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by Robert I. Egbert

An Engineering Alternative

The time is right for more universities to offer degree programs through satellite campuses.

Students can study full time but avoid paying for room and board.   In recent years, a number of engineering schools in the United States have established joint four-year engineering programs with one or more other academic institutions. These ventures are called various names, such as collaborative, joint, or cooperative programs. All involve a “parent” institution, which typically has an established engineering program in several engineering disciplines, and one or more “satellite” institutions, which typically have had few or no engineering programs and are located in an area where there are few, if any, other local opportunities for students to study engineering.

The unique feature of this relatively new type of cooperative engineering program is that the parent and satellite institutions work together to offer one or more full, four-year engineering degrees on the campus of the satellite institution. This usually involves courses taught by a combination of faculty from the parent and satellite institutions as well as some courses offered at the satellite campus via distance instruction from the parent institution.

In a recent survey of such programs, we found that their number has increased in recent years by approximately one a year. The oldest is less than 20 years old. All tend to offer the more common engineering degrees (civil, electrical, and mechanical), and most are or expect to be accredited through the parent institution. Not surprisingly, the vast majority of the students in such programs live within 100 miles of the satellite campus.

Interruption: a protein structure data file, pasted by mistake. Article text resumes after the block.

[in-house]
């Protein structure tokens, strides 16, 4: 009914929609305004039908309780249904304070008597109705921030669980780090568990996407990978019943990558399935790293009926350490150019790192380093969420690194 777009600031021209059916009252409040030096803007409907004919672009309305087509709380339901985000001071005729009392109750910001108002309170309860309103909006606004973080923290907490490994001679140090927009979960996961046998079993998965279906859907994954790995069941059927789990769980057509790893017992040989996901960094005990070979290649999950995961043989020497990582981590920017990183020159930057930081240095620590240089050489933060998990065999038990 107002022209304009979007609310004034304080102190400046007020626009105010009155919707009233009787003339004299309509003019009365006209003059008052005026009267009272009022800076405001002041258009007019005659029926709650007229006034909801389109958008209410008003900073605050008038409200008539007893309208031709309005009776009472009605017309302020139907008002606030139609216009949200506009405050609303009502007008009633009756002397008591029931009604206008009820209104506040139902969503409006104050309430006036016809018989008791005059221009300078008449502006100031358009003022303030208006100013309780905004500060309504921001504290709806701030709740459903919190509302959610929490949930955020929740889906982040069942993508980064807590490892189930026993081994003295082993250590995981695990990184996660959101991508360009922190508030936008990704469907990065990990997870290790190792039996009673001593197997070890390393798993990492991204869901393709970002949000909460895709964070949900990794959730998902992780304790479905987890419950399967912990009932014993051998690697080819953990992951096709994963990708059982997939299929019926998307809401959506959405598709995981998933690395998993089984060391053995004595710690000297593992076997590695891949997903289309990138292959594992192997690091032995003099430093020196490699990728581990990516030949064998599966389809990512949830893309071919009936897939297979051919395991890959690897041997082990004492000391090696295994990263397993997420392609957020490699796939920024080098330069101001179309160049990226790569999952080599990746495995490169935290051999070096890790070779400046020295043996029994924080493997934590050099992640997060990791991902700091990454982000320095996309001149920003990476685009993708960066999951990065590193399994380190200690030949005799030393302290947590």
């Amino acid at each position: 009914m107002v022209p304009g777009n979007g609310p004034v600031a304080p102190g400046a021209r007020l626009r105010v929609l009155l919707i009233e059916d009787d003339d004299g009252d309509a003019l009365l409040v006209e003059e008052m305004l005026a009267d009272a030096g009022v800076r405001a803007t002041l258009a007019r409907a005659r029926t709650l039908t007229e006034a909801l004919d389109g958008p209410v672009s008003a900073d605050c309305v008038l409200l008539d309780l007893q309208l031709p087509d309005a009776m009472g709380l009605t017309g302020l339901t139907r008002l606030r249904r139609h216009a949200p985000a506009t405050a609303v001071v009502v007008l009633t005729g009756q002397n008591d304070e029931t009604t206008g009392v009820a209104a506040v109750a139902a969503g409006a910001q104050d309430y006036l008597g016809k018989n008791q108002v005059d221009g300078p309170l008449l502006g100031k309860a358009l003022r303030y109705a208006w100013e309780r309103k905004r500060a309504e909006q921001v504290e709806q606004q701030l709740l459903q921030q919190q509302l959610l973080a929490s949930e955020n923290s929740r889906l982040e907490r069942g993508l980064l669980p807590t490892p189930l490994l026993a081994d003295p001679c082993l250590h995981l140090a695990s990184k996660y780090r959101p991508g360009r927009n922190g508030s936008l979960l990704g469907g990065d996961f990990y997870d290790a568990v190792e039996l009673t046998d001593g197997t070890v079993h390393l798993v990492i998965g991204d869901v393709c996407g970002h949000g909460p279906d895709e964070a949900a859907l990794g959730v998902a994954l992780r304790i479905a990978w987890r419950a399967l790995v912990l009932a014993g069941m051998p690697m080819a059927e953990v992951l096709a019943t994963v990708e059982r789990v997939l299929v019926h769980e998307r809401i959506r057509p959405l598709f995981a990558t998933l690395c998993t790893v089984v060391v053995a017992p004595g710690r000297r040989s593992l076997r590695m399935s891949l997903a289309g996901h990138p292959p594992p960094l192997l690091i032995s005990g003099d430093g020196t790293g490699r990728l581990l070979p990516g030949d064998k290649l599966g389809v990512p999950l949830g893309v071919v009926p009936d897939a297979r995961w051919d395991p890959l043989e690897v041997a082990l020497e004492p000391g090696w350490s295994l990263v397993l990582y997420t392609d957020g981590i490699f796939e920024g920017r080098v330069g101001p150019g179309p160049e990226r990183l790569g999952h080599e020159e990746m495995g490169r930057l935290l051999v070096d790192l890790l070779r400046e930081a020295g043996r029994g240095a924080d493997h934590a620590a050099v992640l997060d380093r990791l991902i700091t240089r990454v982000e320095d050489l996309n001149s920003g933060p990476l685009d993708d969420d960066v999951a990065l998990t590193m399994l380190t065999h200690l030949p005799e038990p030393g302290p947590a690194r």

We expected the majority of those enrolled in such programs to be part-time, nontraditional students who were place bound because of job or family constraints. Instead, we discovered that the majority of those in the programs were full-time, traditional students who evidently elected to stay at home in order avoid the cost of room and board at a resident campus.

This result suggests that the demand for such programs is larger than expected. For some institutions, this could be a mixed blessing: They may attract students who were previously not planning on an engineering major because of their location. However, some students who were planning to attend the parent institution might now elect to remain at home and participate through the satellite institution.

The largest barrier to the establishment of such collaborative programs appears to be the administrative burdens associated with setting them up. Issues such as the amount and distribution of tuition funds, billing, faculty participation from both the parent and satellite institutions, the use of distance education, scholarships, and financial aid can all present problems. In cases where the parent and satellite institutions are part of the same university system, these problems may be resolved fairly easily, but they become more difficult when totally unrelated universities are involved. Still, a number of collaborative programs in our survey involved two unrelated universities, which suggests that such barriers can be satisfactorily overcome.

If the development of additional programs of this sort is believed to be beneficial to engineering education in general, then government agencies or foundations may wish to create grants to cover some of the administrative costs associated with the establishment of such programs. This should provide some incentive for institutions considering the development of a cooperative engineering program but fearing the costs involved.

As a final note, in the process of conducting the survey we discovered that three engineering programs that began as a collaborative venture had since become complete stand-alone programs at the satellite institutions. We did not discover any collaborative programs that had failed. Thus, it appears that the time is right for such programs.


Robert I. Egbert is a professor in the Cooperative Engineering Program run jointly by Missouri University of Science and Technology and Missouri State University. Copies of the survey paper, titled "Characteristics, Similarities, and Differences Among Four-Year Cooperative Engineering Programs in the United States," may be obtained from the author at




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